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  • ID: I682
  • Name: Agnes Ethel PORTER
  • Sex: F
  • Birth: 26 JUN 1907 in Pymble, NSW
  • Burial: 05 NOV 2006 Coonabaraban, NSW
  • Death: 01 OCT 2006 in Bellhaven Nursing Home,Wellington, NSW
  • Note:
    A Tribute to Agnes Ethel Sutton our mother, grandmother and great grandmother.

    It's wonderful to look around the congregation and see so many here, including some 60 or so members of the Sutton family. Mum lived a long, long, life and I guess we all hope to have a similar innings with the robust health that she enjoyed for all but the last few years.

    For robust health was one of her defining physical attributes. She wouldn't let a pill pass her lips and would resist any treatment right up till the last. Liquid panadol and morphine patches were only an unknowing concession to medical assistance.

    This resistance was an indicator of her other major defining quality which was her determination. She was by any standard, a strong character.

    These qualities, her natural physical fitness and strong personality, equipped her well for a long and productive life.

    Psychologists today talk about tough love - well our mother invented it. Discipline, which she pronounced DscIpline was an important ingredient of a good character and she expected it of her children and practiced it in her own life. This attitude undoubtedly grew out of her childhood background for her parents were, what we call today, battlers. She was one of ten children and she is the last survivor. Many of them too lived into their nineties as did her mother Margaret Porter, who lived to 98. Like others of her generation, she lived through the great depression and saw poverty and despair and the need to help each other and be frugal.

    I remember as a young boy Mum, who together, with Dad raised nine children on a single income, cutting the butter into small portions so that we would not use too much, or doling out the jam into a little dish so that there was no temptation to be extravagant with it. I remember Bob getting into trouble for taking two portions at a time To us children, it seemed over the top, but it must have been a strain on the purse strings for them to keep us fed and clothed and educated.

    For Mum and Dad, the Catholic faith and a good education were the two major goals they sought for all their children. It really is incredible what they achieved and it would be almost unthinkable today to be able to raise nine children on a single income.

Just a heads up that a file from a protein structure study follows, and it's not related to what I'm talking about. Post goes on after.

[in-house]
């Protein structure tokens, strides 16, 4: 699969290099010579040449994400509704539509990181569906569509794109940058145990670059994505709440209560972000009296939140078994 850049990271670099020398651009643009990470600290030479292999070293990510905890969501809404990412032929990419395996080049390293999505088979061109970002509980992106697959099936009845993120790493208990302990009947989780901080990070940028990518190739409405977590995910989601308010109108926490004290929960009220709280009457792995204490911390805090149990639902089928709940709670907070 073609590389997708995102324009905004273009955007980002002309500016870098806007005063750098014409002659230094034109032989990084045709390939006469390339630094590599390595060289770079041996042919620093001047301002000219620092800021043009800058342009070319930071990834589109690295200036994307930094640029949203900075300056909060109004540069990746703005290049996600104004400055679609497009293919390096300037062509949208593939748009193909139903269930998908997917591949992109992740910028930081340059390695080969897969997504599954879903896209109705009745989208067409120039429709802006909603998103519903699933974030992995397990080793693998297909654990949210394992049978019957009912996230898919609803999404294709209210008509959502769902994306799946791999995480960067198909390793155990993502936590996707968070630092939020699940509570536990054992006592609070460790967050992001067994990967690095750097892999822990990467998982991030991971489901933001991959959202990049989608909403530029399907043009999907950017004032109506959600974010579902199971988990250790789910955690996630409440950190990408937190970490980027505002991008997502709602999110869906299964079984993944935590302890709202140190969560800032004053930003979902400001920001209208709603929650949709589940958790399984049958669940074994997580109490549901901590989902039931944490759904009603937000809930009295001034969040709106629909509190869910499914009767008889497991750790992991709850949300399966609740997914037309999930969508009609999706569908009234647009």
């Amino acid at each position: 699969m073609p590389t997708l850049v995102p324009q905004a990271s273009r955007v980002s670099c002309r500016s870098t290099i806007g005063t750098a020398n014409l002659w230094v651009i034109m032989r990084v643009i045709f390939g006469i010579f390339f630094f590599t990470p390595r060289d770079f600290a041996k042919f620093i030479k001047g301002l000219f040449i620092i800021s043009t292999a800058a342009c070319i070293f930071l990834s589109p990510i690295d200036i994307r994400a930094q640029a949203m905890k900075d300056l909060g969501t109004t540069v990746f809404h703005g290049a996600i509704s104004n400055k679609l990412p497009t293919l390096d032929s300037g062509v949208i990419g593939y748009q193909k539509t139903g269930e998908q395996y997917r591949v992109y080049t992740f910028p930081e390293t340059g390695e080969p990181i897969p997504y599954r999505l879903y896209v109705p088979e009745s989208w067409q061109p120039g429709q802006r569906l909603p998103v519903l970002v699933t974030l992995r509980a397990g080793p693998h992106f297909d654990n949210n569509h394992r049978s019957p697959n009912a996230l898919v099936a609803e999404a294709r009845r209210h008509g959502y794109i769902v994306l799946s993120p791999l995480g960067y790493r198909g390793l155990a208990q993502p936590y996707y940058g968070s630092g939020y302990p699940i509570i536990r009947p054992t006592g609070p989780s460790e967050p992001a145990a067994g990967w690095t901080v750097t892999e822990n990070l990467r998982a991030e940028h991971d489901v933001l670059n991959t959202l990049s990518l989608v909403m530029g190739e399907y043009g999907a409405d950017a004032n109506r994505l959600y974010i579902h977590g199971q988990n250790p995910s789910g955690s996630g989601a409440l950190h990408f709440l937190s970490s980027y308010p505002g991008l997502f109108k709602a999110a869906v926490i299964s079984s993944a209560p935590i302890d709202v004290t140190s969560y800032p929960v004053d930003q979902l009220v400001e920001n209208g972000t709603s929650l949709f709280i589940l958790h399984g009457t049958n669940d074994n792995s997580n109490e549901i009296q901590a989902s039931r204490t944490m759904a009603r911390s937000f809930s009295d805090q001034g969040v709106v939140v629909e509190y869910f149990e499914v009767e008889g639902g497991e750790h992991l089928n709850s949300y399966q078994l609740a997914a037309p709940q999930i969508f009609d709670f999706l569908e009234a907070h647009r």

But achieve it they did with the assistance of the Srs. of St. Joseph and later on Bob went off to Holy Cross Ryde, Margaret to Brigidine convent Cowra, Paticia to St Mary's, Bathurst, Agnes and Rosemary to St Joseph's Perthville and Harold and I went to Stannies, Bathurst. Therese stayed home to pursue music to a high level coached by Mum who herself was a qualified Music teacher. Lois worked in Permewans and ultimately obtained her University degree to become a teacher.

    In all the years we were away as children and in educational institutions, Mum faithfully kept up her letter writing to us all. She loved to get our letters and treasured them. I was surprised to be given, by Lois, all my letters from Rome which Mum had kept. But then she never did throw anything out. We had a paper cupboard and a string tin in the old house at 17 Knight St. These items were kept just in case you might need them.

    Mum and Dad came to Coonabarabran in 1943. Agnes was a babe in arms. Mum probably would never have dreamed that she would live in this community for the remainder of her life, 63 years. Her involvement in the community and in particular the Catholic community was significant, despite her full time duties on the home front. Coonabarabran came to be her second place of identity along with Moree St Gordon. She contributed greatly to the community and in return received the recognition and support from the Coonabarabran people at significant times in her life and the life of her family. We, her family are very grateful to the people of Coonabarabran who accepted Mum and us as one of their own.